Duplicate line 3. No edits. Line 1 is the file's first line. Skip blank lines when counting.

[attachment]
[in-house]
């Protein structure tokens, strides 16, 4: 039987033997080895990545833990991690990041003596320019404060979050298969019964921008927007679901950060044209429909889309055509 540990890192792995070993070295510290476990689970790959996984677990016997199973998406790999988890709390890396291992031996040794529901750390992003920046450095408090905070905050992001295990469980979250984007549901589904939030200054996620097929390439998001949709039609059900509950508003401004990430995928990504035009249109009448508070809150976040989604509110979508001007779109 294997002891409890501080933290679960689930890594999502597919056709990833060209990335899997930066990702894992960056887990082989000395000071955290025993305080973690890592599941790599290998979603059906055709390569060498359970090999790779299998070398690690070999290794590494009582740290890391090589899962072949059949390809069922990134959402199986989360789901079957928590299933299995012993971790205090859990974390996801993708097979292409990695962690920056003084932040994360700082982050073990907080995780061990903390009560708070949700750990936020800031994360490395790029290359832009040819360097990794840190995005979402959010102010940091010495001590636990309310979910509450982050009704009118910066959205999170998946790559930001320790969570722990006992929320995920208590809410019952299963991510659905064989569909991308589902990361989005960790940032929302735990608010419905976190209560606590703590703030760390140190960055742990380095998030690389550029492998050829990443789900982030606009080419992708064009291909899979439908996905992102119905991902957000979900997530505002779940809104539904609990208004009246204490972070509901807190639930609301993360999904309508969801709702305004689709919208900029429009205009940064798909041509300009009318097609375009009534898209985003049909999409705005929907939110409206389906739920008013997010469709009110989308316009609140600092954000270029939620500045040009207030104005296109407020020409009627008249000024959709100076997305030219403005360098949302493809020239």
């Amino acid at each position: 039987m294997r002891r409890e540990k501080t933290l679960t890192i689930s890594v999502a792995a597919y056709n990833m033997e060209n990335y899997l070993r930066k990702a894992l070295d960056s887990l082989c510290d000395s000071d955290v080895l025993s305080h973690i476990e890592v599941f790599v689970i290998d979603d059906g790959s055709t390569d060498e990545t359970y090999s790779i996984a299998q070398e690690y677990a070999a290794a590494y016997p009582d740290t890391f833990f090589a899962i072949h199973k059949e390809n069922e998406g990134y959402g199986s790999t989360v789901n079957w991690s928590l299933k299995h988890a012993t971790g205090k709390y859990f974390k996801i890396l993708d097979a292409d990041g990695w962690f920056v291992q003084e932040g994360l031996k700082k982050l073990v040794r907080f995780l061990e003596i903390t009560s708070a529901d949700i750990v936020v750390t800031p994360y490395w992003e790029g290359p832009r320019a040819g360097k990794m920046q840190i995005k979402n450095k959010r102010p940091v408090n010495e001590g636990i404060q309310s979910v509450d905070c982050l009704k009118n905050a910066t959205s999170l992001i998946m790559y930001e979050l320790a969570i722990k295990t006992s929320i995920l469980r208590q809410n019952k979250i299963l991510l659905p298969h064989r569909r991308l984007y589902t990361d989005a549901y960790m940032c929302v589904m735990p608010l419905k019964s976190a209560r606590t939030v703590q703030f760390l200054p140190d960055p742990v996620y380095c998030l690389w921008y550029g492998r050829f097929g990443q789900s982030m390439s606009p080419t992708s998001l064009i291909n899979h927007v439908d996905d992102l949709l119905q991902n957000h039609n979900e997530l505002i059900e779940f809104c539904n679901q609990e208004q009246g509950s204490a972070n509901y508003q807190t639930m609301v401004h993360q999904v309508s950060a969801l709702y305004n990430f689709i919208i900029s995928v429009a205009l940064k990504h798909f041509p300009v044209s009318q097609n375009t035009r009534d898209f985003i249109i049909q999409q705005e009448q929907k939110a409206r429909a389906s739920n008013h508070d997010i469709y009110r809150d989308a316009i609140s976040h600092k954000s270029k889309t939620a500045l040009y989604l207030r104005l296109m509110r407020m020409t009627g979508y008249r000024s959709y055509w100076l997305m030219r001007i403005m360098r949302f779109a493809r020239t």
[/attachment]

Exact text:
């Amino acid at each position: 039987m294997r002891r409890e540990k501080t933290l679960t890192i689930s890594v999502a792995a597919y056709n990833m033997e060209n990335y899997l070993r930066k990702a894992l070295d960056s887990l082989c510290d000395s000071d955290v080895l025993s305080h973690i476990e890592v599941f790599v689970i290998d979603d059906g790959s055709t390569d060498e990545t359970y090999s790779i996984a299998q070398e690690y677990a070999a290794a590494y016997p009582d740290t890391f833990f090589a899962i072949h199973k059949e390809n069922e998406g990134y959402g199986s790999t989360v789901n079957w991690s928590l299933k299995h988890a012993t971790g205090k709390y859990f974390k996801i890396l993708d097979a292409d990041g990695w962690f920056v291992q003084e932040g994360l031996k700082k982050l073990v040794r907080f995780l061990e003596i903390t009560s708070a529901d949700i750990v936020v750390t800031p994360y490395w992003e790029g290359p832009r320019a040819g360097k990794m920046q840190i995005k979402n450095k959010r102010p940091v408090n010495e001590g636990i404060q309310s979910v509450d905070c982050l009704k009118n905050a910066t959205s999170l992001i998946m790559y930001e979050l320790a969570i722990k295990t006992s929320i995920l469980r208590q809410n019952k979250i299963l991510l659905p298969h064989r569909r991308l984007y589902t990361d989005a549901y960790m940032c929302v589904m735990p608010l419905k019964s976190a209560r606590t939030v703590q703030f760390l200054p140190d960055p742990v996620y380095c998030l690389w921008y550029g492998r050829f097929g990443q789900s982030m390439s606009p080419t992708s998001l064009i291909n899979h927007v439908d996905d992102l949709l119905q991902n957000h039609n979900e997530l505002i059900e779940f809104c539904n679901q609990e208004q009246g509950s204490a972070n509901y508003q807190t639930m609301v401004h993360q999904v309508s950060a969801l709702y305004n990430f689709i919208i900029s995928v429009a205009l940064k990504h798909f041509p300009v044209s009318q097609n375009t035009r009534d898209f985003i249109i049909q999409q705005e009448q929907k939110a409206r429909a389906s739920n008013h508070d997010i469709y009110r809150d989308a316009i609140s976040h600092k954000s270029k889309t939620a500045l040009y989604l207030r104005l296109m509110r407020m020409t009627g979508y008249r000024s959709y055509w100076l997305m030219r001007i403005m360098r949302f779109a493809r020239t």